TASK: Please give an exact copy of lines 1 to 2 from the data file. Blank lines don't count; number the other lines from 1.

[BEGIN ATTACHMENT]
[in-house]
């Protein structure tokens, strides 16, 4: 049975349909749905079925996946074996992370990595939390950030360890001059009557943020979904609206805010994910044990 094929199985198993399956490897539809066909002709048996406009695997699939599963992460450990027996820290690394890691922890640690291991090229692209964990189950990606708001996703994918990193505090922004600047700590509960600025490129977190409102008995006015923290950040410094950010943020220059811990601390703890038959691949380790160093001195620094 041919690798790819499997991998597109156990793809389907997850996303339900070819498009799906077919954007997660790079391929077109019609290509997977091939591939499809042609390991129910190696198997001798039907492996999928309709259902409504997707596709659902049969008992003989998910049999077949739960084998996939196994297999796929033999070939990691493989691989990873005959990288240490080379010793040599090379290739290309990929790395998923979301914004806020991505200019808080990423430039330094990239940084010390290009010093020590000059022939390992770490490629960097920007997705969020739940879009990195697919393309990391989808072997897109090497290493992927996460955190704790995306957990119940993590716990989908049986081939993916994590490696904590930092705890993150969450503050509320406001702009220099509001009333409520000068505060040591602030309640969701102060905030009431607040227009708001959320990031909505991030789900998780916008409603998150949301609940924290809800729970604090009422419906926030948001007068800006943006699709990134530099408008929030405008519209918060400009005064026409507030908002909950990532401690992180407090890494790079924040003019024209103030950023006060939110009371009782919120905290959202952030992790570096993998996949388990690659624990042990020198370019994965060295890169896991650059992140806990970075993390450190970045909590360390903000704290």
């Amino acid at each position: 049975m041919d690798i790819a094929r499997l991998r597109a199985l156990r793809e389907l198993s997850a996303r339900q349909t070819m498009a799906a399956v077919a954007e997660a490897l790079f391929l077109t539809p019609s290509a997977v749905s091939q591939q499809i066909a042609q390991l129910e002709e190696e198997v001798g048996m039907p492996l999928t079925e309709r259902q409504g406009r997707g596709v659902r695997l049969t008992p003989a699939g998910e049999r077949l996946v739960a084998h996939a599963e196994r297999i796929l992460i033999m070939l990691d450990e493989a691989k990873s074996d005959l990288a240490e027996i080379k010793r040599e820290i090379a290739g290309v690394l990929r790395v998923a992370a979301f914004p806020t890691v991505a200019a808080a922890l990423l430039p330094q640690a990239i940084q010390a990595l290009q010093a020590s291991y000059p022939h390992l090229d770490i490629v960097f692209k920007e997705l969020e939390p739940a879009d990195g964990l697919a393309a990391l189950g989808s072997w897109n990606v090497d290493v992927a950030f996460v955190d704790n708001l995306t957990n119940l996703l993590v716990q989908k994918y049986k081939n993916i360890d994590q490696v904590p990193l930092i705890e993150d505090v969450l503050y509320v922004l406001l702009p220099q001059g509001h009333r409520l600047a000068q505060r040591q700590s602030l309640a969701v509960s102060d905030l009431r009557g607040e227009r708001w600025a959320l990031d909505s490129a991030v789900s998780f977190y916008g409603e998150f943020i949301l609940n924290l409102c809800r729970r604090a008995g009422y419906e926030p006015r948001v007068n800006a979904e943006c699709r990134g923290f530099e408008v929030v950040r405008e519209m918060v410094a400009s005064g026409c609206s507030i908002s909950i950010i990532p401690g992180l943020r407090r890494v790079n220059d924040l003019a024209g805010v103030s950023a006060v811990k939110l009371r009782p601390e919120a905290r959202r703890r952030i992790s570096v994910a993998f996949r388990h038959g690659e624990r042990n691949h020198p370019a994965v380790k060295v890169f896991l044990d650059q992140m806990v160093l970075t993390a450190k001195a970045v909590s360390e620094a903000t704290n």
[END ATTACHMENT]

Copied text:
[in-house]
């Protein structure tokens, strides 16, 4: 049975349909749905079925996946074996992370990595939390950030360890001059009557943020979904609206805010994910044990 094929199985198993399956490897539809066909002709048996406009695997699939599963992460450990027996820290690394890691922890640690291991090229692209964990189950990606708001996703994918990193505090922004600047700590509960600025490129977190409102008995006015923290950040410094950010943020220059811990601390703890038959691949380790160093001195620094 041919690798790819499997991998597109156990793809389907997850996303339900070819498009799906077919954007997660790079391929077109019609290509997977091939591939499809042609390991129910190696198997001798039907492996999928309709259902409504997707596709659902049969008992003989998910049999077949739960084998996939196994297999796929033999070939990691493989691989990873005959990288240490080379010793040599090379290739290309990929790395998923979301914004806020991505200019808080990423430039330094990239940084010390290009010093020590000059022939390992770490490629960097920007997705969020739940879009990195697919393309990391989808072997897109090497290493992927996460955190704790995306957990119940993590716990989908049986081939993916994590490696904590930092705890993150969450503050509320406001702009220099509001009333409520000068505060040591602030309640969701102060905030009431607040227009708001959320990031909505991030789900998780916008409603998150949301609940924290809800729970604090009422419906926030948001007068800006943006699709990134530099408008929030405008519209918060400009005064026409507030908002909950990532401690992180407090890494790079924040003019024209103030950023006060939110009371009782919120905290959202952030992790570096993998996949388990690659624990042990020198370019994965060295890169896991650059992140806990970075993390450190970045909590360390903000704290």